The number of night games and concerts the Chicago Cubs can host at Wrigley Field this year might be in for a big change, with an announcement about the new number of nighttime events supposedly slated for later this month.
Because Wrigley Field is nestled tightly into Lake View, neighbors use the City of Chicago’s Night Game Ordinance, limiting the number of late-night showdowns the team can hold to just 30 each year. The Cubs say the average number of night games each team in the league hosts annually is 54.
The injunction also blocks the scheduling of games on Friday or Saturday nights unless Major League Baseball demands it, but according to the Cubs, they’re hoping for a change this season.
The team is asking to amend the ordinance so they can host more night games and concerts, host games at Wrigley Field starting at 7:05 p.m. on Saturdays and play on Fridays at 3:05 p.m. The team currently can’t start games past 1:05 p.m. on Fridays.
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But between bar and restaurant owners saying Saturday night games could kill their business and some neighbors dreading the traffic implications, the move to maximize nighttime games has been a struggle for the Cubs.
The team sent out a game time survey to nearly 13,000 neighbors and season ticket holders Oct. 24 to gauge how the community felt about the potential change, and based on the replies, the results were extremely positive. More than 4,300 people responded, and almost 75 percent of Lake View neighbors said they would like 3 p.m. games on Fridays, and 70 percent said they liked the idea of Saturday night games, too.
“We are in an urban neighborhood, and we are aware our situation is unique,” said Cubs Vice President of Community Affairs Mike Lufrano. “…Of those surveys that we’ve done, we’re seeing something a little different (from neighbors’ complaints). We’re seeing more than 70 percent of the community who want this.”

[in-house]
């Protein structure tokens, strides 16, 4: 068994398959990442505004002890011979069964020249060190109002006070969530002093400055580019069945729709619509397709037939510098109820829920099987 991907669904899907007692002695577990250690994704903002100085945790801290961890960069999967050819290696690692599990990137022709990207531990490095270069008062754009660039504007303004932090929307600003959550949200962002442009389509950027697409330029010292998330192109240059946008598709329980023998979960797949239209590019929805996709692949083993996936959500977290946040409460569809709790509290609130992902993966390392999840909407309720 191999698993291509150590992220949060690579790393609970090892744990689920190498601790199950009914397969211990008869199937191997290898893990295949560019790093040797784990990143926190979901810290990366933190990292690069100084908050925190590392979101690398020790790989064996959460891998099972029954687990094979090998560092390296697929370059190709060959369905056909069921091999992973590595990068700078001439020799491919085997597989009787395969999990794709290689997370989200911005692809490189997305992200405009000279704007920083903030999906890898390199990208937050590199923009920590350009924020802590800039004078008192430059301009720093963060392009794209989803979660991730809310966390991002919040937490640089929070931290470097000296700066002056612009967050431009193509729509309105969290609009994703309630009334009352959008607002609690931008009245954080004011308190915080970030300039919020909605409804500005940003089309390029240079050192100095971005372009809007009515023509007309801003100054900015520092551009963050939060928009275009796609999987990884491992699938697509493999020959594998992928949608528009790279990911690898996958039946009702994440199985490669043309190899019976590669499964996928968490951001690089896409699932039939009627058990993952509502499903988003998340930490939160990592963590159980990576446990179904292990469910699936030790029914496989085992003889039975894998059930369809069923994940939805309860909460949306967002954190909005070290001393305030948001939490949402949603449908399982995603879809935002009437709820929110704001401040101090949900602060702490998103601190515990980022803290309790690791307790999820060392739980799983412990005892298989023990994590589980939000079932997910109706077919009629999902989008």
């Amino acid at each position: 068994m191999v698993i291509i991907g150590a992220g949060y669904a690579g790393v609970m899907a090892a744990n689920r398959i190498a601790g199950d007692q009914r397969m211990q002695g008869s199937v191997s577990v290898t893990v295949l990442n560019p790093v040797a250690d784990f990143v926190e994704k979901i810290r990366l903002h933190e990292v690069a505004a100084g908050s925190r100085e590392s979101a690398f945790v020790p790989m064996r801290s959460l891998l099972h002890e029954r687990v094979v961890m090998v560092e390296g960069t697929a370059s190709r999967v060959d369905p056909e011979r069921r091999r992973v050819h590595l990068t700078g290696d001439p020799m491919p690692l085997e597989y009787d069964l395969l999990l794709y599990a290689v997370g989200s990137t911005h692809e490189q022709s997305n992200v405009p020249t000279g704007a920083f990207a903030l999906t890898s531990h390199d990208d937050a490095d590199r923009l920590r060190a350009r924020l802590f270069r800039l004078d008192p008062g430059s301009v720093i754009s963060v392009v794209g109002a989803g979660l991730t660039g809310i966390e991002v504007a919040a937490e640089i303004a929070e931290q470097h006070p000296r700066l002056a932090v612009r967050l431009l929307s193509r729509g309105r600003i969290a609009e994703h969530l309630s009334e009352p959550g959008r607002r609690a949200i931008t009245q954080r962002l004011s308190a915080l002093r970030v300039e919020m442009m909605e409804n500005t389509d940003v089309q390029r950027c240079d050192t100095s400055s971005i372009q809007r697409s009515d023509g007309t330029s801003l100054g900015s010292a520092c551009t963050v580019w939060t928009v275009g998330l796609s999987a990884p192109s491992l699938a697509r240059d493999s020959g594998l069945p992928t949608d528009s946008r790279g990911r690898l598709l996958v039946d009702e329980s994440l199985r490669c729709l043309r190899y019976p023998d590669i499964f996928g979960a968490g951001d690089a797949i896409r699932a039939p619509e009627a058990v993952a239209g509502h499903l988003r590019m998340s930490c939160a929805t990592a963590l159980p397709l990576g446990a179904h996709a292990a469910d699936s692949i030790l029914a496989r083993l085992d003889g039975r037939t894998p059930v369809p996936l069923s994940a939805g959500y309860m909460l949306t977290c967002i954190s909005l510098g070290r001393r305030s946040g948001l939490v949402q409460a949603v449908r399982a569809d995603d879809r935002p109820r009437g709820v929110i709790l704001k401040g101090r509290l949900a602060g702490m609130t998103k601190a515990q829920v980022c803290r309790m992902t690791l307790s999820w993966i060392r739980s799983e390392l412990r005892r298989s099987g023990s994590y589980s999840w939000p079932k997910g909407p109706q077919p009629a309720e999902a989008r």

“There’s no stronger critic than I of what the Cubs have or have not done in the last 30 years.”
But neighboring organizations aren’t so sure. Southport Neighborhood Association, East Lake View Neighbors Association and Belmont Harbor Neighbors Association each conducted their own surveys, some worried that answers from season ticket holders would affect the Cubs' survey.
The results from their questionnaires, passed around to members of the neighborhood organizations, were less positive. Fewer than 30 percent of Southport Neighbors supported games on Saturdays, and East Lake View Neighbors were split pretty evenly on the changes, as were Belmont Harbor Neighbors.
Ald. Tom Tunney (44th) says the Cubs want him to introduce the new agreement in February, but he’s still working out the details. Right now—per a suggestion by the Lake View Citizen’s Council—he’s planning to offer them three more night games and a total of four concerts, with some exceptions for MLB demands.
“I haven’t approved anything,” Tunney said. “I got a letter from the LVCC about the night games. Nothing has been signed off on the community whether it be night games, concerts, the planned development (of the park’s restoration) or a hotel across the street.”
Tunney said the deal regarding nighttime events should also include a solution to the Wrigley Rooftops advertising debacle and a decision as to whether the Cubs can close a part of Sheffield Avenue to host block parties during games.
Regardless, the alderman says he wants to move forward with some sort of deal that has his top interest in mind: the neighborhood.
“There’s no stronger critic than I of what the Cubs have or have not done in the last 30 years,” Tunney said. “I’ve seen it every day. … Is it just feast or famine, or can we have an integrated community that’s also respectful to the neighborhood?”